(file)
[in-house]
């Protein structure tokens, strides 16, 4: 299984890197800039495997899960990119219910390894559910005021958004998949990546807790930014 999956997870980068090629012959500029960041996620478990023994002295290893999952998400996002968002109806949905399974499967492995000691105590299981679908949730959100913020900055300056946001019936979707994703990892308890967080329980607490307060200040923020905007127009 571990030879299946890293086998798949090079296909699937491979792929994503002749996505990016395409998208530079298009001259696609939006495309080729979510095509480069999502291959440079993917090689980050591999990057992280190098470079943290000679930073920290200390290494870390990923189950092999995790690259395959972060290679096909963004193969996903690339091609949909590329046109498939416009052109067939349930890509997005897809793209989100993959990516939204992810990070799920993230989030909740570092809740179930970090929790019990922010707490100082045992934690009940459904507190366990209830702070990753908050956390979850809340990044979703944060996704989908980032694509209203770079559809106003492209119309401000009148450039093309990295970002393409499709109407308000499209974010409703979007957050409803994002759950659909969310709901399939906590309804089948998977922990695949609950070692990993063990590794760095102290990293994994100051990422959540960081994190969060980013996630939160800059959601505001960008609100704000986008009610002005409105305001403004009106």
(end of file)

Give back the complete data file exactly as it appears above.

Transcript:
[in-house]
């Protein structure tokens, strides 16, 4: 299984890197800039495997899960990119219910390894559910005021958004998949990546807790930014 999956997870980068090629012959500029960041996620478990023994002295290893999952998400996002968002109806949905399974499967492995000691105590299981679908949730959100913020900055300056946001019936979707994703990892308890967080329980607490307060200040923020905007127009 571990030879299946890293086998798949090079296909699937491979792929994503002749996505990016395409998208530079298009001259696609939006495309080729979510095509480069999502291959440079993917090689980050591999990057992280190098470079943290000679930073920290200390290494870390990923189950092999995790690259395959972060290679096909963004193969996903690339091609949909590329046109498939416009052109067939349930890509997005897809793209989100993959990516939204992810990070799920993230989030909740570092809740179930970090929790019990922010707490100082045992934690009940459904507190366990209830702070990753908050956390979850809340990044979703944060996704989908980032694509209203770079559809106003492209119309401000009148450039093309990295970002393409499709109407308000499209974010409703979007957050409803994002759950659909969310709901399939906590309804089948998977922990695949609950070692990993063990590794760095102290990293994994100051990422959540960081994190969060980013996630939160800059959601505001960008609100704000986008009610002005409105305001403004009106």